Sunday, May 30, 2010

A different Memorial Day

At church today, we prayed for those lost in war, this being Memorial Day weekend.

And the Sunday New York Times reports that 1,000 young American men and women have been killed in the war in Afghanistan thus far. Tens of thousands of civilians have also died in that war.

Meanwhile, we're still at war in Iraq.

Despite the administration's setting dates for withdrawals from both wars, I fear that we're locked in endless wars, with more to follow, perhaps the next one being on the Korean Peninsula.
God must surely get weary of my our prayers for those lost in war, whose number rises every year.

And God must surely wonder why we humans disobey his law of love and fail to outlaw war and violence and work together to eliminate the conditions that lead to war; namely, injustice, poverty, oppression.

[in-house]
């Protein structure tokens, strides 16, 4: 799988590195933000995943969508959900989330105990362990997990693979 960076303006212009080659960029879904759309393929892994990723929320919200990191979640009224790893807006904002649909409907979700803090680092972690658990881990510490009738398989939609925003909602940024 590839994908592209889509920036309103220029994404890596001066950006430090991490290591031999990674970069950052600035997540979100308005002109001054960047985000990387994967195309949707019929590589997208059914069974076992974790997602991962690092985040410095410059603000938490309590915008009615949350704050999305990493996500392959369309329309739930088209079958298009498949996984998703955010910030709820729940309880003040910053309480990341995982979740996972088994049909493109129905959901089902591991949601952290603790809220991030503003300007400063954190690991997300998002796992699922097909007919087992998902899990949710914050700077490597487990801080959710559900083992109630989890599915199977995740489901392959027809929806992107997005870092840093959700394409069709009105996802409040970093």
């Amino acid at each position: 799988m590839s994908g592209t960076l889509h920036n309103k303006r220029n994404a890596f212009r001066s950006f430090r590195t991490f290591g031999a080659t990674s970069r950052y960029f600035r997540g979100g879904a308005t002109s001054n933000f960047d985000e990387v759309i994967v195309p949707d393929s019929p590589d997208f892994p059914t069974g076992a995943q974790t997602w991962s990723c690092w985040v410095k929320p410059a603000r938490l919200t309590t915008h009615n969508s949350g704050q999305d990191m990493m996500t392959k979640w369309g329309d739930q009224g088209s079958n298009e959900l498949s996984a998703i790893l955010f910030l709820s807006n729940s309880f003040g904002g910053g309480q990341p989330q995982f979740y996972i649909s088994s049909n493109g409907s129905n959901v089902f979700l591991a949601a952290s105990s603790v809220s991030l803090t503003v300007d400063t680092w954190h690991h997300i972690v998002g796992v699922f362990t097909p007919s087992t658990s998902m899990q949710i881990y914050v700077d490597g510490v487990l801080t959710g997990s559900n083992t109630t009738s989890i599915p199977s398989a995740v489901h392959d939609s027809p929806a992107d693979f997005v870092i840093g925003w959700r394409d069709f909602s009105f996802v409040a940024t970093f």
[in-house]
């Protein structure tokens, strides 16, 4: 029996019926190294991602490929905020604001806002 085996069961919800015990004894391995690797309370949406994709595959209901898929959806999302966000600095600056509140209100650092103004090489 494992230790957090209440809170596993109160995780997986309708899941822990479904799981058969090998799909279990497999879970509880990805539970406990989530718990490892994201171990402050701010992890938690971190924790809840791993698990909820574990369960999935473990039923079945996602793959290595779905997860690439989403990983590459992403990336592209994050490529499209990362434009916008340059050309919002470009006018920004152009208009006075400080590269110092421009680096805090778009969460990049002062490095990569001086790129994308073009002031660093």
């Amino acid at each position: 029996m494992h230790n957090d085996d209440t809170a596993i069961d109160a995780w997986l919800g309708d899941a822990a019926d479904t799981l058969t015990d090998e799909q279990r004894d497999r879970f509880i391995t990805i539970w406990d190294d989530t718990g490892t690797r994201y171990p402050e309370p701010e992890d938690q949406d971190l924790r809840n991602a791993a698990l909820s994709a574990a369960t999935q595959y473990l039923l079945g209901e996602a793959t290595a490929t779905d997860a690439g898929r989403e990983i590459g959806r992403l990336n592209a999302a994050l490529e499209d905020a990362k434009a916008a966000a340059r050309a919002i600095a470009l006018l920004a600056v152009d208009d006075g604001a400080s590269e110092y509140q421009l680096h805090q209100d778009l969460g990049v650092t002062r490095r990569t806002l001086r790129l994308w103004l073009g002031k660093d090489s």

It's good that we pray for the war dead, hold memorial events to them, decorate their graves.

Best of all, however, would be national and international resolve to say: No more war ever. No more war dead. Ever. And to mean it and act upon it.

Now that would be a fitting memorial to the dead.

1 comment:

  1. I've been thinking today not only of all the soldiers sent to war who were hurt and killed, but others who have fought for justice, freedom and peace beyond military conflicts concerning the United States: Martin Luther King, Jr.; Mahatma Ghandi, Desmond Tutu... there are many to remember and to thank.

    Today I made the mistake of reading the comments under the NPR news story about the Israeli raid on the Gaza aid ships. Many self-proclaimed Christians attacked those who condemned this violence - it left me discouraged.


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